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In animals that maintain body temperature within a tight range (homeotherms), thermoregulation represents the balance between heat production (thermogenesis) and heat loss. Thermogenesis occurs as a result of metabolic activity, particularly in skeletal muscle, the kidneys, the brain, the liver and (in infants) adipose tissue. Body heat is lost by conduction, convection, radiation and evaporation (Table 24.1). Cold-induced hypothalamic stimulation activates autonomic, extra-pyramidal, endocrine and behavioural mechanisms to maintain the core temperature.
Most patients with critical cardiac or thoracic conditions will at some stage pass through the cardiothoracic critical care unit. Critical care presents more complex clinical data than any other area of medicine. The new edition of Core Topics in Cardiothoracic Critical Care focuses on the latest practise in the management of patients in cardiothoracic intensive care. The practice of cardiothoracic critical care medicine is constantly evolving, and this new edition reflects the modernized learning styles for trainees. Each chapter includes key learning points as well as sample multiple choice questions and answers to assist in exam preparation. This edition also features updated chapters on ECMO, perioperative management of patients undergoing emergency cardiothoracic surgery, and advanced modes of organ support for patients. This text provides key knowledge in a concise and accessible manner for trainees, clinicians and consultants from specialities and disciplines such as cardiology and anaesthesia, and nursing and physiotherapy.
Cerebrovascular reactivity monitoring has been used to identify the lower limit of pressure autoregulation in adult patients with brain injury. We hypothesise that impaired cerebrovascular reactivity and time spent below the lower limit of autoregulation during cardiopulmonary bypass will result in hypoperfusion injuries to the brain detectable by elevation in serum glial fibrillary acidic protein level.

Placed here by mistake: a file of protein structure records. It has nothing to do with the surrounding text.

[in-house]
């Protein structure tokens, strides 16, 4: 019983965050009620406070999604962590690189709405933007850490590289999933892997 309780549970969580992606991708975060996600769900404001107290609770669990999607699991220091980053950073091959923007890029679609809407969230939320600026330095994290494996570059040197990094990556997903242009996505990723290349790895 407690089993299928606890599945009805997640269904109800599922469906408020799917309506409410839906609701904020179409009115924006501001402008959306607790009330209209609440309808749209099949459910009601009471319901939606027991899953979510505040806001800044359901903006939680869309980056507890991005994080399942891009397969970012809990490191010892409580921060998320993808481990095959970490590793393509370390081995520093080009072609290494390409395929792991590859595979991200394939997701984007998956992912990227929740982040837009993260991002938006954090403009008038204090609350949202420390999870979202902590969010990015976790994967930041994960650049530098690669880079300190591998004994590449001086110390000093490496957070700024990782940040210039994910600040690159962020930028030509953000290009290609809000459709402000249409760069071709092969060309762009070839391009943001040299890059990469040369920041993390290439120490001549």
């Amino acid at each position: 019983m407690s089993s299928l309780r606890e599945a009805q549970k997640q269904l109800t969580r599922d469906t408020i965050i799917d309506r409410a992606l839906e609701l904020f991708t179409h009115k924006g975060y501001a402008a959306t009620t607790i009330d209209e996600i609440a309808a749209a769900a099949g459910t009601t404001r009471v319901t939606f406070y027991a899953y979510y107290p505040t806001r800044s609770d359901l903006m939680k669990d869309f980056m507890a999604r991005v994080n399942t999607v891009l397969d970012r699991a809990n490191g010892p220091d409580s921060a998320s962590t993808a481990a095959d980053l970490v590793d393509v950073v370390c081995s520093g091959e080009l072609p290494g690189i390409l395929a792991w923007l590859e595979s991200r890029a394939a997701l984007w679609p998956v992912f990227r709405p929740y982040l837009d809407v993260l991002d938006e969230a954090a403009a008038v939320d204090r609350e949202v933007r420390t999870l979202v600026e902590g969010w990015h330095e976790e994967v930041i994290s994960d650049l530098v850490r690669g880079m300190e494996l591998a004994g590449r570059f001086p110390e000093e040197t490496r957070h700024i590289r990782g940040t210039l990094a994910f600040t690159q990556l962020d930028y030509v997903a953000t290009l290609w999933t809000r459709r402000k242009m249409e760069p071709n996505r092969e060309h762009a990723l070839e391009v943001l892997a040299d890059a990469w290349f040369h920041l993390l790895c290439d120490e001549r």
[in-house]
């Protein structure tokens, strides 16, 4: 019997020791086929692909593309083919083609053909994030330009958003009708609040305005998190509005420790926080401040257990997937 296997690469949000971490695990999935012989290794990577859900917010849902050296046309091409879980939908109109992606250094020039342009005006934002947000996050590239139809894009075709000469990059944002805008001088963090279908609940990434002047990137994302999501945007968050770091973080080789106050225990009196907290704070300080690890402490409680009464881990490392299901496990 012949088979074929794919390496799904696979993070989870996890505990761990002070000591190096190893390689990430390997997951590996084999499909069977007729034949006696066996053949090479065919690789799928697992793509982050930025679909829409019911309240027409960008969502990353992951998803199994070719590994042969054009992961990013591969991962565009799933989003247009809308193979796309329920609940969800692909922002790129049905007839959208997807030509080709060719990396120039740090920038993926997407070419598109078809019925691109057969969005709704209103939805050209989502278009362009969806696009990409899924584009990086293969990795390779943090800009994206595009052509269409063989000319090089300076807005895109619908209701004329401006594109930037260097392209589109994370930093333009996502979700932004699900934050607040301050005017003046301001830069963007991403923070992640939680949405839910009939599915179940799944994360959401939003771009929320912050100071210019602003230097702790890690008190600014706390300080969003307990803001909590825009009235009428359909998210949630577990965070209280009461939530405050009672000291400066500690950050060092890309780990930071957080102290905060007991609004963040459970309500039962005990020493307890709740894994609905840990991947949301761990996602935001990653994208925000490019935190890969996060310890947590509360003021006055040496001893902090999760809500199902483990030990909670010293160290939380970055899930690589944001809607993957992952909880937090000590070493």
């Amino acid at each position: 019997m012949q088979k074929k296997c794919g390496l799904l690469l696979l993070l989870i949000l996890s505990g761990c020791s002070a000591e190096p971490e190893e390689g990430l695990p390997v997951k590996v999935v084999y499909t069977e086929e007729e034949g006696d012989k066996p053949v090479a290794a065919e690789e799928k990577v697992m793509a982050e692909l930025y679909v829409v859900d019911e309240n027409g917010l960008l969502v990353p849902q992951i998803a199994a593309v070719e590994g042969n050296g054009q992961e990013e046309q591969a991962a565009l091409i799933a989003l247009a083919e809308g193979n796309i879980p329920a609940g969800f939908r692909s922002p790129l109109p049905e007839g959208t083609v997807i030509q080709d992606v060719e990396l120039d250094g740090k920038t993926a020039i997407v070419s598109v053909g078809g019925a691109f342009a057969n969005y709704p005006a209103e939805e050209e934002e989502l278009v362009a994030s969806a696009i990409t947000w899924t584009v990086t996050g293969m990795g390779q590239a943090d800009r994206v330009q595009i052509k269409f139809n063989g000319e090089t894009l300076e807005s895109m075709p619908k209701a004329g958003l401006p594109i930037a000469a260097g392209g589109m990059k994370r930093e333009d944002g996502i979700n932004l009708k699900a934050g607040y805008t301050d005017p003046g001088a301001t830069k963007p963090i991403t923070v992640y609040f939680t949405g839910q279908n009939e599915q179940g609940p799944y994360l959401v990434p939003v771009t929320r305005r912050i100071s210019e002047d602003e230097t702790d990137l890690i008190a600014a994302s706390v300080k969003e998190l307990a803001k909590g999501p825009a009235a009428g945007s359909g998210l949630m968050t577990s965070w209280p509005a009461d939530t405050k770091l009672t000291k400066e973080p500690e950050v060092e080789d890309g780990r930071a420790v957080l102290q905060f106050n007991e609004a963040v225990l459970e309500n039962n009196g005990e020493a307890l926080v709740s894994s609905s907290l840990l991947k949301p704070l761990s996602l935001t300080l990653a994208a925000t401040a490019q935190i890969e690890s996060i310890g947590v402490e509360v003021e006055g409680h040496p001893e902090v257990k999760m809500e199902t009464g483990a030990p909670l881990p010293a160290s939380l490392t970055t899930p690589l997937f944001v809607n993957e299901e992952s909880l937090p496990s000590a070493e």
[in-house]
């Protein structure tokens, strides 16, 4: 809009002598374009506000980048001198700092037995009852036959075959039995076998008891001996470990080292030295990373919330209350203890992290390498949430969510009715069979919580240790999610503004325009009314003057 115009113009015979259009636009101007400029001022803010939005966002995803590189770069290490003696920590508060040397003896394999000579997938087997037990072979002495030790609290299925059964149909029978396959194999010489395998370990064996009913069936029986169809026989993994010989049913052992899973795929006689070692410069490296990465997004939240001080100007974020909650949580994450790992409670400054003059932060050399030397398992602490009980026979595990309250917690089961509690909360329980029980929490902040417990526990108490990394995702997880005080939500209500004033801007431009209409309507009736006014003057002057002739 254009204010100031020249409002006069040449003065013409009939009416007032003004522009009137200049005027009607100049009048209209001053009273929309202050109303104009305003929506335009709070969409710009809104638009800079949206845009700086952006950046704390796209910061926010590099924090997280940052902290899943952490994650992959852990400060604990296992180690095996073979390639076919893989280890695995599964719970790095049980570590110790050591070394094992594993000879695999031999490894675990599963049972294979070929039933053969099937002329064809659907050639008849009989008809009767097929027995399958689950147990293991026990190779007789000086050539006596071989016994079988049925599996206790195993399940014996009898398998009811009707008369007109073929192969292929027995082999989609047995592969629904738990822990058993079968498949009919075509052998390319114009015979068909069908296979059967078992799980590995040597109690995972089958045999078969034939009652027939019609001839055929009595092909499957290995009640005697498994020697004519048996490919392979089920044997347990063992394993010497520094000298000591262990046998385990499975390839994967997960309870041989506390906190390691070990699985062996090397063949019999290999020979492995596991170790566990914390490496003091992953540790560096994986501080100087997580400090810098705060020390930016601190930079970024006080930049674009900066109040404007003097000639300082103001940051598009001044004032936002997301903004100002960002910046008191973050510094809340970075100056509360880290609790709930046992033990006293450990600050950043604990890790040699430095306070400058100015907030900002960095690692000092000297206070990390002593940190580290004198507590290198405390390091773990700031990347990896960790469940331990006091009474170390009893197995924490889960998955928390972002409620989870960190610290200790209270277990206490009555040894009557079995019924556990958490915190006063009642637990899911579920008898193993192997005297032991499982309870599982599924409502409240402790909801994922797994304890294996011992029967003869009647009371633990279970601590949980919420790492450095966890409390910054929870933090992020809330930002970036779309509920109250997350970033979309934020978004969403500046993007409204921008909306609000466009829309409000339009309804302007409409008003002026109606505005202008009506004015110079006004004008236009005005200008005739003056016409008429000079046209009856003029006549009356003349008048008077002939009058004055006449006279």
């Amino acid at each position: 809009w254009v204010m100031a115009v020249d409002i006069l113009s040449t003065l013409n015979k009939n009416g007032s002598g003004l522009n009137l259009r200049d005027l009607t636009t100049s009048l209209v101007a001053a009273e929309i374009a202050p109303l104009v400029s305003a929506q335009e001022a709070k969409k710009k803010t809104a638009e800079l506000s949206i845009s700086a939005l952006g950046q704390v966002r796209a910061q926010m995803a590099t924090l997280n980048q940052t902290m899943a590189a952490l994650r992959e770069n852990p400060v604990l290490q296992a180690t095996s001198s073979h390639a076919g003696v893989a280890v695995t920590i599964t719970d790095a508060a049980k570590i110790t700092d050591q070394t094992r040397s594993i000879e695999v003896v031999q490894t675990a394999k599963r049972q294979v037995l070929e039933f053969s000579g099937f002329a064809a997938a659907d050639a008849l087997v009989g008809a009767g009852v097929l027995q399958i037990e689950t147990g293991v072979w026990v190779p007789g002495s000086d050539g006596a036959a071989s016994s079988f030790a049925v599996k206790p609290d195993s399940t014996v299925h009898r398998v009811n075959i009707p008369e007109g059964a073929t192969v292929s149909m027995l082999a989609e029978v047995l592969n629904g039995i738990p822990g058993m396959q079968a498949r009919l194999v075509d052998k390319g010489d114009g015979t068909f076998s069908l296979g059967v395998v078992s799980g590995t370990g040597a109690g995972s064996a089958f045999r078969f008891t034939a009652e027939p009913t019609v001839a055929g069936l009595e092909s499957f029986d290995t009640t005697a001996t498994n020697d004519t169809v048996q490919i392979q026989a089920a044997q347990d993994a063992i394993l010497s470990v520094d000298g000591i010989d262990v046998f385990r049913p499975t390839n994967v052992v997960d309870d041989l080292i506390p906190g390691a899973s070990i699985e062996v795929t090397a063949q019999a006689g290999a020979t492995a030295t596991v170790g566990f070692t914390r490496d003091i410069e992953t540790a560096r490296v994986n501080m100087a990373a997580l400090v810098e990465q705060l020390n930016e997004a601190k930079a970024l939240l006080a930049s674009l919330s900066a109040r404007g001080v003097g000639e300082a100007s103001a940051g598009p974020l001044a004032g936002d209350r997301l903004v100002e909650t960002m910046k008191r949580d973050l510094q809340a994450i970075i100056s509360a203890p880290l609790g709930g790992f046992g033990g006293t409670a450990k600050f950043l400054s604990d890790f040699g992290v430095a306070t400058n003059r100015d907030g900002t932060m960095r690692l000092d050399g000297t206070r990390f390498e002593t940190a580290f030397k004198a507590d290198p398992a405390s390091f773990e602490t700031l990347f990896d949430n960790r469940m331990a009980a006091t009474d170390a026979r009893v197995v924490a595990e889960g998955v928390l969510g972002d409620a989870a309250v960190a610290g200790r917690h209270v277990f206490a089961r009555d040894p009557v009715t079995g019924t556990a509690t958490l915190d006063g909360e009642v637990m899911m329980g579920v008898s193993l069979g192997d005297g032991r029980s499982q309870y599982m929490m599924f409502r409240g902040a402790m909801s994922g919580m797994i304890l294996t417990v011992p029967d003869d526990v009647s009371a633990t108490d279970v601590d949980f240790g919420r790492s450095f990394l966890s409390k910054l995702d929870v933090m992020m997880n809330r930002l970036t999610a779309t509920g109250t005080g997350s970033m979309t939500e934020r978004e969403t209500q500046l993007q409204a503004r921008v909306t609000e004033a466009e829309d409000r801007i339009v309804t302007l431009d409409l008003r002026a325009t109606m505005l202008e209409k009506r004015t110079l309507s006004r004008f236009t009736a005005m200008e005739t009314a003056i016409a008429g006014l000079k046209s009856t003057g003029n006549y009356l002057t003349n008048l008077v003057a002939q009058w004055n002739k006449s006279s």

We designed a multicentre observational pilot study combining concurrent cerebrovascular reactivity and biomarker monitoring during cardiopulmonary bypass. All children undergoing bypass for CHD were eligible. Autoregulation was monitored with the haemoglobin volume index, a moving correlation coefficient between the mean arterial blood pressure and the near-infrared spectroscopy-based trend of cerebral blood volume. Both haemoglobin volume index and glial fibrillary acidic protein data were analysed by phases of bypass. Each patient’s autoregulation curve was analysed to identify the lower limit of autoregulation and optimal arterial blood pressure.
A total of 57 children had autoregulation and biomarker data for all phases of bypass. The mean baseline haemoglobin volume index was 0.084. Haemoglobin volume index increased with lowering of pressure with 82% demonstrating a lower limit of autoregulation (41±9 mmHg), whereas 100% demonstrated optimal blood pressure (48±11 mmHg). There was a significant association between an individual’s peak autoregulation and biomarker values (p=0.01).
Individual, dynamic non-invasive cerebrovascular reactivity monitoring demonstrated transient periods of impairment related to possible silent brain injury. The association between an impaired autoregulation burden and elevation in the serum brain biomarker may identify brain perfusion risk that could result in injury.